It’s possible, even likely, that there’s a two dimensional surface, either on or interior to the event horizon, where all of the information that went into and radiated away from the black hole is preserved. It’s possible that the holographic principle, as applied to black holes, can actually solve the black hole information paradox, preserving unitarity (the idea that the sum of the probabilities of all possible outcomes must add up to 1) in the process.
Is our Universe holographic in nature?
Now, here we are, in what appears to us to be a four-dimensional spacetime: with three spatial and one temporal dimension. But what if this isn’t representative of the full picture of reality; what if there are:
- more dimensions out there,
- that simply are inaccessible to us,
- and that what we perceive as our four-dimensional Universe is actually the boundary of a higher-dimensional entity that represents, somehow, our “true” Universe?
It’s a wild idea, but one that has its roots in a seemingly unrelated discipline: String Theory.
String Theory grew from a proposal — the string model — to explain the strong interactions, as the insides of protons, neutrons and other baryons (and mesons) were known to have a composite structure. It gave a whole bunch of nonsensical predictions, though, that didn’t correspond to experiments, including the existence of a spin-2 particle. But people recognized if you took that energy scale way up, toward the Planck scale, the string framework could unify the known fundamental forces with gravity, and thus String Theory was born.
A feature (or flaw, depending on how you look at it) of this attempt at a “holy grail” of physics is that it absolutely requires a large number of extra dimensions. So a big question then becomes how do we get our Universe, which has just three spatial dimensions, out of a theory that gives us many others? And which string theory, since there are many possible realizations of string theory, is the right one?
Perhaps, the realization goes, the many different string theory models and scenarios that are out there are actually all different aspects of the same fundamental theory, seen from a different point of view. In mathematics, two systems that are equivalent to one another are known as “dual,” and one surprising discovery that’s related to a hologram is that sometimes two systems that are dual to one another have different numbers of dimensions.
The reason physicists get very excited about this is that in 1997, physicist Juan Maldacena proposed the AdS/CFT correspondence, which claimed that our three dimensional (plus time) Universe, with its quantum field theories describing elementary particles and their interactions, was dual to a higher-dimensional spacetime (anti-de Sitter space) that plays a role in quantum theories of gravity.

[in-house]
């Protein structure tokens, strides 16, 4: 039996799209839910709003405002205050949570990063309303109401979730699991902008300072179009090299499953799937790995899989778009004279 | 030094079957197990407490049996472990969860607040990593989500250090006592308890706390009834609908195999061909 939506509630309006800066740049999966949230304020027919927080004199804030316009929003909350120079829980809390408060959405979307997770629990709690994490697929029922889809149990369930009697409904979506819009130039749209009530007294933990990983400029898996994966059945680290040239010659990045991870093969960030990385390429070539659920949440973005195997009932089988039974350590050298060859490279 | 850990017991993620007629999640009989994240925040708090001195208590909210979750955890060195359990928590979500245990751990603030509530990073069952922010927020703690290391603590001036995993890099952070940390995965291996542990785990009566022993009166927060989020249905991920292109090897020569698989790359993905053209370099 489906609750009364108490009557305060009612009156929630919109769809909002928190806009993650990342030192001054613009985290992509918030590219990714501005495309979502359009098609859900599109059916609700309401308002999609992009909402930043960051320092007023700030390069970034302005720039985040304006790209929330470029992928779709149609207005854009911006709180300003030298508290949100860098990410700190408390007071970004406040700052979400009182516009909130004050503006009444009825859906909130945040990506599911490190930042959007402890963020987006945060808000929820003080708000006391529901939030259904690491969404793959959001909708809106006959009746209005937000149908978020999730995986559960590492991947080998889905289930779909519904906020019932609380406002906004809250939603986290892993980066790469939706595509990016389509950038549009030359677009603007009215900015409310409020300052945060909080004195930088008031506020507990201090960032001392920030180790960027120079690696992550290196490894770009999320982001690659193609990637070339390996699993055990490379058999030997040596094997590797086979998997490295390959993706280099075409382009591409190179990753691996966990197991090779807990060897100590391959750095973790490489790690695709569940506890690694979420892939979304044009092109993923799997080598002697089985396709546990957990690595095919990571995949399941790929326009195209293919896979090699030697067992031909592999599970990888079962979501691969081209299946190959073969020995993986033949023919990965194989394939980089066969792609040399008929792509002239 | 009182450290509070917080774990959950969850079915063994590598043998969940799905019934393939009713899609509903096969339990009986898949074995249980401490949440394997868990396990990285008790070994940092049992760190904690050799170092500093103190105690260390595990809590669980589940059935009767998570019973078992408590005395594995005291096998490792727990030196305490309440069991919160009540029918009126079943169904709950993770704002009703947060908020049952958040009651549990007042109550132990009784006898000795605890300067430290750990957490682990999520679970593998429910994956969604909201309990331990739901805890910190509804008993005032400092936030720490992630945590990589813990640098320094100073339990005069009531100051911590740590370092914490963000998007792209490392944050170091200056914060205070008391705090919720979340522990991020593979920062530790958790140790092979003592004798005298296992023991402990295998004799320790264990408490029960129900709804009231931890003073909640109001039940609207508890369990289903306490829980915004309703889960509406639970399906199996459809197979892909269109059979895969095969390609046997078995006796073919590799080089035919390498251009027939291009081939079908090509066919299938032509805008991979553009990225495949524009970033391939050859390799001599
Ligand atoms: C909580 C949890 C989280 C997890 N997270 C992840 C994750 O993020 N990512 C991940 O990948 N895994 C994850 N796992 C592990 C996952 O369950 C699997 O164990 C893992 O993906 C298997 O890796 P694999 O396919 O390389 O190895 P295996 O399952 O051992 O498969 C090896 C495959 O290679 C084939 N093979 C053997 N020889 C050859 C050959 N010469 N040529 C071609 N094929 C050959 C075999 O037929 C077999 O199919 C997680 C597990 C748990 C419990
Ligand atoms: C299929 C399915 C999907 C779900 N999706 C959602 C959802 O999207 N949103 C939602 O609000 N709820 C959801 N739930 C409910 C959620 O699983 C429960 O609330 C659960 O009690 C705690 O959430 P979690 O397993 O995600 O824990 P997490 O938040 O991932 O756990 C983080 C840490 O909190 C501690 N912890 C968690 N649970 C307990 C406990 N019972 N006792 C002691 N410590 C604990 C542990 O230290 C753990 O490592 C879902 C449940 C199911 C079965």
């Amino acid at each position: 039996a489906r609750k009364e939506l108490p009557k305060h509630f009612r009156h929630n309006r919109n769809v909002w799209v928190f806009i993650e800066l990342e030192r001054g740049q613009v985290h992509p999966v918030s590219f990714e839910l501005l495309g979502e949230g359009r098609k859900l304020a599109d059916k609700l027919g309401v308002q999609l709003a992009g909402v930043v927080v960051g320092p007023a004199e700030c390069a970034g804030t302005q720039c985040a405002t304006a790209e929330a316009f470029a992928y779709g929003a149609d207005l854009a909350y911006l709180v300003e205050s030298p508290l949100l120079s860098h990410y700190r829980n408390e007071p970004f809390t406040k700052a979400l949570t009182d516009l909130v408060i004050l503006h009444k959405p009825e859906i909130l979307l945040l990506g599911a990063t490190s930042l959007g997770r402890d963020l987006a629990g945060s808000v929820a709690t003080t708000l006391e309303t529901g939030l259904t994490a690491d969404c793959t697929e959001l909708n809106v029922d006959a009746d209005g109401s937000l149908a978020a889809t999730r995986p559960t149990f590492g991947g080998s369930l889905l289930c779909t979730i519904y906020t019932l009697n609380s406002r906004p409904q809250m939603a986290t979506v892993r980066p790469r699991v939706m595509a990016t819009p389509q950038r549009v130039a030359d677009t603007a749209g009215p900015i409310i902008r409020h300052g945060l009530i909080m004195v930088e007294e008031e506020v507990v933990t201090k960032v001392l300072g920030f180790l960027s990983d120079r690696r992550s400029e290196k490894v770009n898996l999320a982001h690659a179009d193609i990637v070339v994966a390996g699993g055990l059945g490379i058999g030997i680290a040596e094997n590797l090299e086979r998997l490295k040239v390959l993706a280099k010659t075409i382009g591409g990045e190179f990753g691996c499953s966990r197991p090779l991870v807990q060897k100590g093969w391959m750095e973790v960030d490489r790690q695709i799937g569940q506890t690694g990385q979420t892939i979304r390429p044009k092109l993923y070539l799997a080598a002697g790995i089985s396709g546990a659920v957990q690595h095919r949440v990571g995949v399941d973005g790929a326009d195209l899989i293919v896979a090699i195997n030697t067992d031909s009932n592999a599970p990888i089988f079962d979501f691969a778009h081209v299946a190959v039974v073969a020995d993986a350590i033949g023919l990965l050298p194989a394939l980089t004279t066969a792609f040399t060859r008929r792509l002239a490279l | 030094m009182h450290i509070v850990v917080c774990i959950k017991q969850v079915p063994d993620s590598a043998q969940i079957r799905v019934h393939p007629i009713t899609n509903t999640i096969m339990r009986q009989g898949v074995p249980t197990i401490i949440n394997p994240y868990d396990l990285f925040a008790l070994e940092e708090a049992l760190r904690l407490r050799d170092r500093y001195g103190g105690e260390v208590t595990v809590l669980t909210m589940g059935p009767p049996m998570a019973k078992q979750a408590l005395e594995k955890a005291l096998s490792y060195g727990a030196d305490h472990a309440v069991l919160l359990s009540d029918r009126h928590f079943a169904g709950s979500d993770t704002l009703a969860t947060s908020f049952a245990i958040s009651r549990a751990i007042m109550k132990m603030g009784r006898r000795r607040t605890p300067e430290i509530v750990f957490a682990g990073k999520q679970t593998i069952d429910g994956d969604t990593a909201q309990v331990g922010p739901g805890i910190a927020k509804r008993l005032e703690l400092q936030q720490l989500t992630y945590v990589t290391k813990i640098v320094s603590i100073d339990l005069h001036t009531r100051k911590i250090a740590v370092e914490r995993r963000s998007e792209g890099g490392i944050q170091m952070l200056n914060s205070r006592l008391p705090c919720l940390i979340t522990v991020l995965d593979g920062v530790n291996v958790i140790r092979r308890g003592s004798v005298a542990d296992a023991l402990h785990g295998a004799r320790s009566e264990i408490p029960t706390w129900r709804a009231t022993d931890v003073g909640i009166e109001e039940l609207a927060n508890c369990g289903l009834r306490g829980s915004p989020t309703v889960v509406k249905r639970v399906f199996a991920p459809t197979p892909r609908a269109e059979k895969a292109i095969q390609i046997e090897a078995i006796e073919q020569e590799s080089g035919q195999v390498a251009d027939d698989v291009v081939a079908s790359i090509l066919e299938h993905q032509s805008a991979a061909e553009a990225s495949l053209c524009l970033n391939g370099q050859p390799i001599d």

For the past 25 years, physicists and mathematicians have explored this correspondence to the best of our abilities, and it turns out that it has been usefully applied to a number of condensed matter and solid state physical systems. As far as applications to our entire Universe, however, and specifically to a framework where we have to have at least 10 dimensions total (as required by String Theory), we run into a significant set of problems that have not been so easy to solve.
For one, we’re very certain we don’t live in anti-de Sitter space, because we’ve measured the effects of dark energy, and those effects show us that the Universe’s expansion is accelerating in a fashion that’s consistent with a positive cosmological constant. A spacetime with a positive cosmological constant looks like de Sitter space, and specifically not like anti-de Sitter space, which would have a negative cosmological constant. Mathematically, because of a series of problems (like the bubble nucleation/percolation problem) that arise in de Sitter space and not in anti-de Sitter space, we cannot build that same correspondence.
For another, the only dualities we’ve ever discovered relate the properties of the higher-dimensional space to its lower-dimensional boundary: a reduction in dimension by one. Two-dimensional holograms can only encode three-dimensional information; the four-dimensional conformal field theories (CFTs) that are part of the AdS/CFT correspondence only apply to five-dimensional anti-de Sitter spaces. The question of compactification — of how you get down to no more than five dimensions in the first place — remains unaddressed.
However, there’s another aspect of the AdS/CFT correspondence that many find compelling. Sure, those two problems are real: we have the wrong sign for the cosmological constant and the wrong number of dimensions. However, when two spaces of different dimensions are mathematically dual to one another, one can sometimes obtain more information about the higher-dimensional space than you might initially think. Sure, there’s less information available on a lower-dimensional boundary of a surface than inside the volume of the full space enclosed by the surface. That implies that when you measure one thing that’s happening on the boundary’s surface, you might wind up learning multiple things that are occurring inside of the larger, higher-dimensional volume.
One wild possibility — potentially related to 2022’s Nobel Prize in physics on quantum entanglement — is that something occurring in the larger-dimensional space may wind up relating two disparate, seemingly disconnected regions along the lower-dimensional boundary. If you’re bothered by the notion that measuring one entangled particle appears to give you information about the other entangled pair instantaneously, appearing as though communication is occurring faster-than-light, the holographic principle might be your best hope for a physically-rooted savior.
Nevertheless, the past 25 years have arguably brought us no closer to finding extra dimensions, understanding whether or not they’re relevant for our reality, or delivering any important theoretical insights that help us better comprehend our own Universe. Duality, however, cannot be denied: it is a mathematical fact. The AdS/CFT correspondence will continue to be mathematically interesting, but the two major problems with it:
- that it delivers the observably wrong sign for dark energy,
- and that it only works for five dimensions, not the ten (or more) needed for String Theory,
loom large and remain unaddressed. The idea that the Universe is a hologram, known as the holographic Universe, may indeed someday lead us to quantum gravity. Until these puzzles are solved, however, it’s impossible to foresee how we’ll get there.